Saturday, September 11, 2010

‘Beyond Survival’ - Thinking of POWs on 9/11

Review by Bill Doughty

Today we remember the lives lost and damage done in the attacks of nine years ago -- 9/11/2001. Next week, Sept. 17, is national POW/MIA Day. Several weeks ago we ended combat operations in Iraq. It’s timely for a good read by a Vietnam-era POW, for patriots who want to preserve the lessons of history -- Gerald Coffee’s Beyond Survival.

No subject -- sex, religion, torture, fear, feces -- is off limit in Coffee’s reflections on life as a Prisoner of War in Hanoi, North Vietnam from 1966 to 1973.

As a Navy pilot, he flew missions from the deck of USS Kitty Hawk (CV 63). Coffee was shot down and captured in a harrowing encounter. His losses and ultimate triumphs are inspiring.

Coffee introduces us to characters like “Pig Eye,” “Rabbit” and “Louie the Rat.”

Read Beyond Survival and you’ll smell the smells, feel the pain and gain some insights into human nature: the humanity even in a makeshift firing squad; the “kinship of all life” in nurturing a pet bird named Charlie; the collateral, unintended damaging consequences of semantics -- “war” vs. “conflict”; and the brutality of hate.

Coffee reveals the resilient spirit of American warriors and shows the strength of the Code of Conduct as a personal and professional ethos.

He also shows the ingenious codes used by POWs to communicate inside and outside their Hanoi prison, including tapping code, with taps corresponding to letters of the alphabet. POWs may have come up with an early version of texting: TD, TN, TM and YD = Today, Tonight, Tomorrow and Yesterday; GBA = God Bless America. Brushing fingernails against a wall indicated laughing at another prisoner’s coded jokes.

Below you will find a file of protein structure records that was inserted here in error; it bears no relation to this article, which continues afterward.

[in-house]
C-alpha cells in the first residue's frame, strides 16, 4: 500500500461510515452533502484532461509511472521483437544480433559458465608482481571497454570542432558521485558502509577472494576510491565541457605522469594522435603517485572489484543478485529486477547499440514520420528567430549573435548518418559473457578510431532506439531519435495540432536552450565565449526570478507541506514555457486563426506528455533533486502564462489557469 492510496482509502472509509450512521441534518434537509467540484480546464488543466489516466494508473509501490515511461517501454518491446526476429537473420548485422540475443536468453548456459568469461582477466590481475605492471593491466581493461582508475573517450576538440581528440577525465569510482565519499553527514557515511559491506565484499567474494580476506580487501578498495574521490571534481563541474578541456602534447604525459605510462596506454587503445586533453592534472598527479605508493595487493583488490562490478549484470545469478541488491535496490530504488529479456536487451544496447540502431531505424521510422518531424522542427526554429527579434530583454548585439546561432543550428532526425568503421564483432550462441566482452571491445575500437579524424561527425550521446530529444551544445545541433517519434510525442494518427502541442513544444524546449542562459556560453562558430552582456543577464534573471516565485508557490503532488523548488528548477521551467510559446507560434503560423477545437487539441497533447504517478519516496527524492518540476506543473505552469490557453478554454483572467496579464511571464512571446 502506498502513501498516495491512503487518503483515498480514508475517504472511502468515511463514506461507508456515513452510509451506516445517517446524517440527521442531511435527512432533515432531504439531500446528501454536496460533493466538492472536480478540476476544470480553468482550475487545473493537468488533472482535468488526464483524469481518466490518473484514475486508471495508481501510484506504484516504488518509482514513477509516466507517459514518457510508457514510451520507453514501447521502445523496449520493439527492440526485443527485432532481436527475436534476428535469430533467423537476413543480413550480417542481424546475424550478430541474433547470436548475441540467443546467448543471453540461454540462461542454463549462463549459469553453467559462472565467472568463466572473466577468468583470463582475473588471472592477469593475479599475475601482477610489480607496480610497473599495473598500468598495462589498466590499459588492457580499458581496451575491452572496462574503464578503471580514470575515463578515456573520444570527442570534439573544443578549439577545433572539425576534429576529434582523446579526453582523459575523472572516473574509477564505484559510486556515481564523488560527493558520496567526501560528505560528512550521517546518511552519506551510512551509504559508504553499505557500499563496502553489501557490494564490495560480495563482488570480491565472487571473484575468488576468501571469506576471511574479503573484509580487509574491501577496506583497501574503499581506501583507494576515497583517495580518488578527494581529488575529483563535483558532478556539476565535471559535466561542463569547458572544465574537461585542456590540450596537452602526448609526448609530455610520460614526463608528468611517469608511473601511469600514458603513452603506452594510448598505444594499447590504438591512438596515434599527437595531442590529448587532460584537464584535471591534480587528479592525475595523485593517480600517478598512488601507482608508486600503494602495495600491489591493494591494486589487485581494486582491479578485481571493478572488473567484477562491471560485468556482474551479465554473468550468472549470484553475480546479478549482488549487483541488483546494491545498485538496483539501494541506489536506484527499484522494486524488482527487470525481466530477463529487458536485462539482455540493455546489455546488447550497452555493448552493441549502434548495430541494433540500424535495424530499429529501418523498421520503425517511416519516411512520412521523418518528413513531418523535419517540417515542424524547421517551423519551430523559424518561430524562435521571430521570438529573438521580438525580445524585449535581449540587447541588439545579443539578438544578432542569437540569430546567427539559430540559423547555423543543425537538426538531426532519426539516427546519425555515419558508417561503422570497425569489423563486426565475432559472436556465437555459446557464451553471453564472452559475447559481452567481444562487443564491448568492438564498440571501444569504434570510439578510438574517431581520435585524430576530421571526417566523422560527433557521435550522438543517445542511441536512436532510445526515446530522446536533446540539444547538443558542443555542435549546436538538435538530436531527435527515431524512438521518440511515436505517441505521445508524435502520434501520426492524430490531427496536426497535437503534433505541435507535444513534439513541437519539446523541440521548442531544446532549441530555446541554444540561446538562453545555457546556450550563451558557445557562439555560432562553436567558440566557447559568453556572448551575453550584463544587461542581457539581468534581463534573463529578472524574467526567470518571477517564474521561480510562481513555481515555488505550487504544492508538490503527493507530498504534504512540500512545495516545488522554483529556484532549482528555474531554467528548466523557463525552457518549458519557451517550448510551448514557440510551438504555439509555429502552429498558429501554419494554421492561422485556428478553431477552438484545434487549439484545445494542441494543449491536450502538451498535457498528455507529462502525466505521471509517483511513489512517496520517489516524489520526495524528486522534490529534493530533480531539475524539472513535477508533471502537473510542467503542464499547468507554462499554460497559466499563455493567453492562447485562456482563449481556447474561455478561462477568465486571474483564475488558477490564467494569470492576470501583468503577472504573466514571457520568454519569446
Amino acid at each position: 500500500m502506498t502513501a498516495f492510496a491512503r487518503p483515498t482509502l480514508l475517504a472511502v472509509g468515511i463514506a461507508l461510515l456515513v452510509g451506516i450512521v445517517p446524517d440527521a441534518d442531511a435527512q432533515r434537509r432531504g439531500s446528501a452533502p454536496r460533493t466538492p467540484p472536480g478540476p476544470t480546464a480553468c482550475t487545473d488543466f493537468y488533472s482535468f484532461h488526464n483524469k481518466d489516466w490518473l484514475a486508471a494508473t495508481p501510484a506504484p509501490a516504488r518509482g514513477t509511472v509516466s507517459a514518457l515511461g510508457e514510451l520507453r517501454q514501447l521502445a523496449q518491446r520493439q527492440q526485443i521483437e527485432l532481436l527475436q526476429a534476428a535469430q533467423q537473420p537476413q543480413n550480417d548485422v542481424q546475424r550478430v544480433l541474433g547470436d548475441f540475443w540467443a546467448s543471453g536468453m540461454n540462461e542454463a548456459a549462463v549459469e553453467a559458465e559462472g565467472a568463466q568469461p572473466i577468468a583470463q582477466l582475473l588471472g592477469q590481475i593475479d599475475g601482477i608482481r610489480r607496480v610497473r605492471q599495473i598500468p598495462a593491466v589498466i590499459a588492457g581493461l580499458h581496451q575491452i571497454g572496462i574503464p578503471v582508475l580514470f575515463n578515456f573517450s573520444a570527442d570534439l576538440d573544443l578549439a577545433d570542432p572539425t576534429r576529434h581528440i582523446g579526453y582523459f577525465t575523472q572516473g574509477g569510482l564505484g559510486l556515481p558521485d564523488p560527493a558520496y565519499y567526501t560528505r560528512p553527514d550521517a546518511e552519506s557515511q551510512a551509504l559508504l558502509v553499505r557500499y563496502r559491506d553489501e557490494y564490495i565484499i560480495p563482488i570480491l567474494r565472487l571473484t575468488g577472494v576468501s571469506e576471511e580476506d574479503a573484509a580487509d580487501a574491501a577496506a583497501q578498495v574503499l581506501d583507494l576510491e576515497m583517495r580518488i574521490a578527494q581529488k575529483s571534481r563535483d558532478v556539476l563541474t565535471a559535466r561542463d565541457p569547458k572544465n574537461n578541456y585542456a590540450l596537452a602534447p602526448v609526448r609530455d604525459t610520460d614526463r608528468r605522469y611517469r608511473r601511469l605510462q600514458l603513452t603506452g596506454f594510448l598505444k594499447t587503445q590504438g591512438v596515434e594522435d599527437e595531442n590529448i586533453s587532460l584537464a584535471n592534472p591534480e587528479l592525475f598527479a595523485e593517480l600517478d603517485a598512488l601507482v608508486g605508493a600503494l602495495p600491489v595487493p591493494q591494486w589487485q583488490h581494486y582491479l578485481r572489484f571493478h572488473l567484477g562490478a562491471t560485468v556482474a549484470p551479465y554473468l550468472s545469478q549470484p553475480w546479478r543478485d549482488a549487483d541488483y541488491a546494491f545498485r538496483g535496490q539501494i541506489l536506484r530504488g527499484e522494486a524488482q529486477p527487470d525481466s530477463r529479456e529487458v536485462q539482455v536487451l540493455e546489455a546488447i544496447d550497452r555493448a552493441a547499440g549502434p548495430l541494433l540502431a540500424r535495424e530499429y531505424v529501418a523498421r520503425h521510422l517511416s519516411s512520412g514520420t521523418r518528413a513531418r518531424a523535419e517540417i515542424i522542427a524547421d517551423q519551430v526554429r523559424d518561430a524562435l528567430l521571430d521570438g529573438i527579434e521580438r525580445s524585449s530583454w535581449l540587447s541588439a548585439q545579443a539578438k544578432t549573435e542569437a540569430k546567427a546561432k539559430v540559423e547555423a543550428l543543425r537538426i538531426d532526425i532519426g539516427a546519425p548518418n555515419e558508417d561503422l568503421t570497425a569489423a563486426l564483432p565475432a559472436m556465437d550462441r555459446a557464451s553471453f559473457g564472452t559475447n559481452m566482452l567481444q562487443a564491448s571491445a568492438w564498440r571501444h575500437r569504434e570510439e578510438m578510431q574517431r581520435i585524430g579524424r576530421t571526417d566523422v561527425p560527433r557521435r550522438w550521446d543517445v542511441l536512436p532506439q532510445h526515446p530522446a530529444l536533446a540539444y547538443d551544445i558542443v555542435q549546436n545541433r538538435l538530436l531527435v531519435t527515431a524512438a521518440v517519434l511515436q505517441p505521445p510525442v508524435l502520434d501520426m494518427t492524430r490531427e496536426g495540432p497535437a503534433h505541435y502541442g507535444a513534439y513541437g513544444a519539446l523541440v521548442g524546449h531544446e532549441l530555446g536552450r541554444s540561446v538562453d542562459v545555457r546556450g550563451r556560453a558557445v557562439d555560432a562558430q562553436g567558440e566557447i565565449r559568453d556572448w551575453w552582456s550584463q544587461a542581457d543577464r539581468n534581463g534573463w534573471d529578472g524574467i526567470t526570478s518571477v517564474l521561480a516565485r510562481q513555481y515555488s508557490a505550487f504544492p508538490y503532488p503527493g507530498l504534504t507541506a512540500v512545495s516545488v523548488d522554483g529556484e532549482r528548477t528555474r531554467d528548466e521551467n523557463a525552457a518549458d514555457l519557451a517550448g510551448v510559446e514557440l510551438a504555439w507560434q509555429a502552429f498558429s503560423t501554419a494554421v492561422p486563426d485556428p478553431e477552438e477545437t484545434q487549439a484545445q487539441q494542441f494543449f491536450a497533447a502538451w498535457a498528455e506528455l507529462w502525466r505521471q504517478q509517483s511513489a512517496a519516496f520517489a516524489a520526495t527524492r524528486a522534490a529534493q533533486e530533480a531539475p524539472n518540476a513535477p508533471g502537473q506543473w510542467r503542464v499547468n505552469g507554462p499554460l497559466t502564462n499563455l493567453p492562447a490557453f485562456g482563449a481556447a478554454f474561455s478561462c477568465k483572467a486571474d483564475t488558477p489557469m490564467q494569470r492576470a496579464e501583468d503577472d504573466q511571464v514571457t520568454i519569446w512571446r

Indomitable spirit... Sense of humor... Inspirational.

Poetry helped him cope. He was inspired by the poem If by Rudyard Kipling:

If you can keep your head when all about you
Are losing theirs and blaming it on you;
If you can trust yourself when all men doubt you,
But make allowance for their doubting too;
If you can wait and not be tired by waiting,
Or, being lied about, don't deal in lies,
Or, being hated, don't give way to hating,
And yet don't look too good, nor talk too wise;
If you can dream - and not make dreams your master;
If you can think - and not make thoughts your aim;
If you can meet with triumph and disaster
And treat those two imposters just the same;
If you can bear to hear the truth you've spoken
Twisted by knaves to make a trap for fools,
Or watch the things you gave your life to broken,
And stoop and build 'em up with wornout tools;
If you can make one heap of all your winnings
And risk it on one turn of pitch-and-toss,
And lose, and start again at your beginnings
And never breath a word about your loss;
If you can force your heart and nerve and sinew
To serve your turn long after they are gone,
And so hold on when there is nothing in you
Except the Will which says to them: "Hold on";
If you can talk with crowds and keep your virtue,
Or walk with kings - nor lose the common touch;
If neither foes nor loving friends can hurt you;
If all men count with you, but none too much;
If you can fill the unforgiving minute
With sixty seconds' worth of distance run -
Yours is the Earth and everything that's in it,
And - which is more - you'll be a Man my son!

After 9/11, it is easy for Americans to hate. As a POW who missed years with his precious family, it would be easy for people like Capt. Jerry Coffee to hate. Instead, he shows that love and true strength of character are the ultimate triumphs over evil.

To learn more about his triumphs, visit Capt. Coffee's website:

1 comment:

Anonymous said...

I just happened across your blog and was blown away by your most gracious review of my book "Beyond Survival". And besides having good taste in reading material, you are also a terrific descriptive writer.
I just got the book listed with Amazon, and the first eight "comment" write ups are all FIVE STAR, so you contributed to my present personal High.
Warm aloha from Hawaii.
Jerry Coffee